Presence of antibodies associated with autoimmune diseases can predict COVID-19 severity | AGÊNCIA FAPESP

Molecules that attack cells and tissues in the patient’s own organism were detected in blood serum from volunteers infected by SARS-CoV-2, who progressed to moderate or severe COVID-19 after the samples were collected. The discovery could lead to novel therapeutic approaches (illustration: NIH)

Presence of antibodies associated with autoimmune diseases can predict COVID-19 severity

September 29, 2021

By André Julião  |  Agência FAPESP – A study by an international group of researchers has found a set of molecules in the blood serum of patients infected by SARS-CoV-2 that are normally present in autoimmune diseases and can serve as predictors of COVID-19 severity. An article reporting their findings (not yet peer-reviewed) is published on the preprint platform medRxiv. The results of the study could improve diagnosis and clinical management of the disease in future.

“Several studies have shown that auto-antibodies, which cause systemic auto-immune diseases, also appear in COVID-19. We detected autoantibodies associated with healthy people and found others at higher levels in severe cases of COVID-19. For example, we detected autoantibodies against two molecules with augmented levels days before the patients required oxygen. We expect this to help us prevent the clinical condition of patients from worsening,” said Otávio Cabral Marques, a researcher at the University of São Paulo’s Biomedical Sciences Institute (ICB-USP) and first author of the article.

Marques is the principal investigator for a project funded by FAPESP and dedicated to understanding how the immune system responds to COVID-19. The other authors of the article are from Germany, Israel and the United States, as well as Brazil.

The group analyzed blood serum samples donated by 246 volunteers recruited from Jewish communities in six US states. None of the subjects had taken any anti-SARS-CoV-2 vaccine. RT-PCR testing produced positive results for 169. The other 77 tested negative and had no symptoms. The infected group was subdivided into mild, moderate and severe.

Computational tools showed an association between antibodies and molecules from the renin-angiotensin system, which among other functions produces the protein ACE2 (angiotensin-converting enzyme 2) used by the virus to bind to and invade human cells. The researchers also found antibodies that target G protein-coupled receptors (GPCRs), which perform functions relating to inflammation and coagulation, among others.

Moderate and severe cases had the highest levels of autoantibodies. Healthy subjects and mild patients had much lower levels.

Therapeutic potential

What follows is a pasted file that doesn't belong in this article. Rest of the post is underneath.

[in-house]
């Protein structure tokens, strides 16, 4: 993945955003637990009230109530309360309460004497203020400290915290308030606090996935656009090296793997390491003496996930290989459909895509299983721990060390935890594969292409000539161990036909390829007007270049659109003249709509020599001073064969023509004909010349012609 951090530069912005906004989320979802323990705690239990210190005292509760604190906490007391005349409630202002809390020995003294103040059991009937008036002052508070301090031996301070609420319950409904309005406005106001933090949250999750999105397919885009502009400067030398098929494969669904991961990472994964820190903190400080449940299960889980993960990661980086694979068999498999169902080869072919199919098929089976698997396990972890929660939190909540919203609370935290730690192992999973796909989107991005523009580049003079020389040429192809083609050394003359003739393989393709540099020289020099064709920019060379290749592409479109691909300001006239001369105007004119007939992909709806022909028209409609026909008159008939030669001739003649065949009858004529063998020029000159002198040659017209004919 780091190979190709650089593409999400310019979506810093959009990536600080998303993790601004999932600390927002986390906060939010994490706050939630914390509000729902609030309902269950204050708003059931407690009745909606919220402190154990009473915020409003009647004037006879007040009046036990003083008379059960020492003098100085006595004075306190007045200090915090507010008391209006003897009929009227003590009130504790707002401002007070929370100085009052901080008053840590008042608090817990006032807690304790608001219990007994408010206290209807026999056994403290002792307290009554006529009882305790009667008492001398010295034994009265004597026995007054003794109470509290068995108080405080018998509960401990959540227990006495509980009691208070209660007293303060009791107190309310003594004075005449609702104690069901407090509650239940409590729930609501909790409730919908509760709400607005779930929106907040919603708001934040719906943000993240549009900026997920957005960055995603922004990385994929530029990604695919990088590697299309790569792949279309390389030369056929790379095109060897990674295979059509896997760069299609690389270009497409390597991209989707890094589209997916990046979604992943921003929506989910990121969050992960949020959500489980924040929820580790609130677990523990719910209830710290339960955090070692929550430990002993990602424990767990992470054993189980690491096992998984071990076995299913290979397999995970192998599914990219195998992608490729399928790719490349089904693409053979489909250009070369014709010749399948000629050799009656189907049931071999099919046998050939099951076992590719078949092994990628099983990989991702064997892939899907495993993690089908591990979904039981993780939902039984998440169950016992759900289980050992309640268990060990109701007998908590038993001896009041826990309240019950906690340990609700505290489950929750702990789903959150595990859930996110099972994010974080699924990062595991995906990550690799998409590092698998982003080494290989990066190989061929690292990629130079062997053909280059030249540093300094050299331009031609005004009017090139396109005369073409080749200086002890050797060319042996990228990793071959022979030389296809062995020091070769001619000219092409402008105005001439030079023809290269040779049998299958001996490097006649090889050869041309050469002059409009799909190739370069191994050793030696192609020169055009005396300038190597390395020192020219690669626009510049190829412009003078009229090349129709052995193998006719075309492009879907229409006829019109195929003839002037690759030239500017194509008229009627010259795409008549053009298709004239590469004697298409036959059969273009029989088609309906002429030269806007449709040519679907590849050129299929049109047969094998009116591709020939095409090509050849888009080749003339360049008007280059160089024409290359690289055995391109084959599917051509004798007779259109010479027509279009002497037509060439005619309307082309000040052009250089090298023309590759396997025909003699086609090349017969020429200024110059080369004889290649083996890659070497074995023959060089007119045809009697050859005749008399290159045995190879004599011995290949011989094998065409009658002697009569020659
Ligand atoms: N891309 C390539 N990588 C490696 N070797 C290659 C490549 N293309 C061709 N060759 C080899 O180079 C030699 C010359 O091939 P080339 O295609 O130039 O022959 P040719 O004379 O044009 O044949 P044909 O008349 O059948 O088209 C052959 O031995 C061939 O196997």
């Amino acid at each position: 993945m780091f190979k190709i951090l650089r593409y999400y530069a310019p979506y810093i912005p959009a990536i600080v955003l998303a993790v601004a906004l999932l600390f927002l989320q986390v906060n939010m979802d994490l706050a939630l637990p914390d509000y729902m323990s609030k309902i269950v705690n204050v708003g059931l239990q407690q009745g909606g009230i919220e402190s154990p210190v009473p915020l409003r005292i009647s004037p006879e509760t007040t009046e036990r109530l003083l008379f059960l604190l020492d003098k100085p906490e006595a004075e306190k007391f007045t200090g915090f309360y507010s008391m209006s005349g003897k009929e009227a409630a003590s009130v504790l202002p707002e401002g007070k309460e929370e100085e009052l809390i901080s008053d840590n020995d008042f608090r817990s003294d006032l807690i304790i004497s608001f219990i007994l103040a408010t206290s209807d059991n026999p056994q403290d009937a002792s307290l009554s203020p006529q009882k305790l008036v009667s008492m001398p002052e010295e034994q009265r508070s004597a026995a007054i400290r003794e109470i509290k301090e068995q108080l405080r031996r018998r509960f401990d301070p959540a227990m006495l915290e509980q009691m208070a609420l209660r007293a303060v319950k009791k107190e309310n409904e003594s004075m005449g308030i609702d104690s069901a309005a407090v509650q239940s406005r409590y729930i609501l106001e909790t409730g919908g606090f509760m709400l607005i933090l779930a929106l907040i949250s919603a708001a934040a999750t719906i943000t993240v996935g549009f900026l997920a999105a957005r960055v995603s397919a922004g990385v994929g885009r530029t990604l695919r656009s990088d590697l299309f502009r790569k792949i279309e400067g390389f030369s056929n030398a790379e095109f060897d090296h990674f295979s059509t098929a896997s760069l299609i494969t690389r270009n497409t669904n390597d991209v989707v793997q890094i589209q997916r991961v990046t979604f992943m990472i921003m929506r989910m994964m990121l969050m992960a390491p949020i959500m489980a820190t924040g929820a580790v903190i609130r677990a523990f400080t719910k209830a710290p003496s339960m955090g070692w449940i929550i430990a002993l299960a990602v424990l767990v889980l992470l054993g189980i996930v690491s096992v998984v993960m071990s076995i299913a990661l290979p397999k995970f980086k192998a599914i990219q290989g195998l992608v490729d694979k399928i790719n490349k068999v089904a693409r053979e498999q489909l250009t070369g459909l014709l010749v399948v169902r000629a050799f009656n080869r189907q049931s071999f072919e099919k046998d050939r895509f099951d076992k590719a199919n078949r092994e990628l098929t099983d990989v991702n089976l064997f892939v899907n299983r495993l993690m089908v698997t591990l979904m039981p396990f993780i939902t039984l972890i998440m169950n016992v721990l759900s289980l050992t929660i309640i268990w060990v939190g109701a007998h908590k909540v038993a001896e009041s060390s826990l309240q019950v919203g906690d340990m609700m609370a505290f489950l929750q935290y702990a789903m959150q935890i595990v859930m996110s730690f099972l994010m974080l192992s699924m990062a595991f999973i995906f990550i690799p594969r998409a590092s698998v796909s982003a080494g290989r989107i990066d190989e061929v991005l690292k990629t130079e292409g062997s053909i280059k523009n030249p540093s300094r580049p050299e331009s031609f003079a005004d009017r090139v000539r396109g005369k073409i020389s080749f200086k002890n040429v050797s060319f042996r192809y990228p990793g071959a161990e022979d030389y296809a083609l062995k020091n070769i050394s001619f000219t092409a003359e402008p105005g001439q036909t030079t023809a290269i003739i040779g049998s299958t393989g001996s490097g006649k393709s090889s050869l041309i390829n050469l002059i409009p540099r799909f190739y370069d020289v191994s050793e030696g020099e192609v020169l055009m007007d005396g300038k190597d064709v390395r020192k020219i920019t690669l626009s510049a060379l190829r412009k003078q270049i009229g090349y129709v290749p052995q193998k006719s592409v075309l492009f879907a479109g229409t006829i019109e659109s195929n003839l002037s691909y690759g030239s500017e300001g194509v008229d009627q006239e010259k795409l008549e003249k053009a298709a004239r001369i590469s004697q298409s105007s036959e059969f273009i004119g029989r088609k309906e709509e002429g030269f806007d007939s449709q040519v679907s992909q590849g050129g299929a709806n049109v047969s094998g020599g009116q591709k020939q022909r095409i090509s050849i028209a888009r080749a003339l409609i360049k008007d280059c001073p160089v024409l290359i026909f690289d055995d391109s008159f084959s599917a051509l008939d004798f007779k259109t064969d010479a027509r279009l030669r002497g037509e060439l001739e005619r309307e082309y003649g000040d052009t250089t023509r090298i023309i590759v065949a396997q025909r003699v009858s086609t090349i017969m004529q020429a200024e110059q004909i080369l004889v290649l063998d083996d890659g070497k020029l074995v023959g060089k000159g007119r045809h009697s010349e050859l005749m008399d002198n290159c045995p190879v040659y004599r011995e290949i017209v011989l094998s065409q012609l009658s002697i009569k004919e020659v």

Autoantibodies against 11 molecules were found to be the most significant to predict severity of the disease. Two of these, anti-CXCR3 and anti-AT1R, for example, were detected in patients who required supplementary oxygen two days after blood samples were taken for the study.

CXCR3 is a receptor expressed by effector T lymphocytes, some of which are memory immune cells. The receptor controls migration by these T cells to an inflammation site and helps combat the infection. AT1R helps regulate the circulatory system. Its antibody increases damage to the endothelium, the membrane that lines the inside of the heart and blood vessels.

Among these autoantibodies associated with severe cases, the researchers call attention to the presence of the antibody against the receptor labeled STAB1, which acts as a scavenger that clears dead cells and other tissue damage debris. “We don’t yet know the function of this receptor in the context of COVID-19. However, given that it has several functions relating to tissue homeostasis and inflammation resolution, we believe it may be relevant as a marker of severity,” Marques said.

After presenting additional evidence of how COVID-19 can progress to a systemic autoimmune disease, the authors indicate potential avenues for the development of therapies capable of blocking the action of these auto-antibodies. Drugs that inhibit ACE2 and AT1R, for example, have been tested in cases of severe COVID-19, but so far without success. 

The other Brazilian authors of the article include Paula Paccielli Freire, a postdoctoral researcher at ICB-USP with a fellowship from FAPESP; and Desirée Rodrigues Plaça (20/11710-2), Gabriela Crispim Baiocchi (20/07972-1) and Dennyson Leandro Mathias da Fonseca (20/16246-2), all three of whom have direct doctorate scholarships from FAPESP.

The article “The relationship between autoantibodies targeting GPCRs and the renin-angiotensin system associates with COVID-19 severity” is at:




Agência FAPESP licenses news reports under Creative Commons license CC-BY-NC-ND so that they can be republished free of charge and in a straightforward manner by other digital media or by print media. The name of the author or reporter (when applied) must be cited, as must the source (Agência FAPESP). Using the button HTML below ensures compliance with the rules described in Agência FAPESP’s Digital Content Republication Policy.

Topics most popular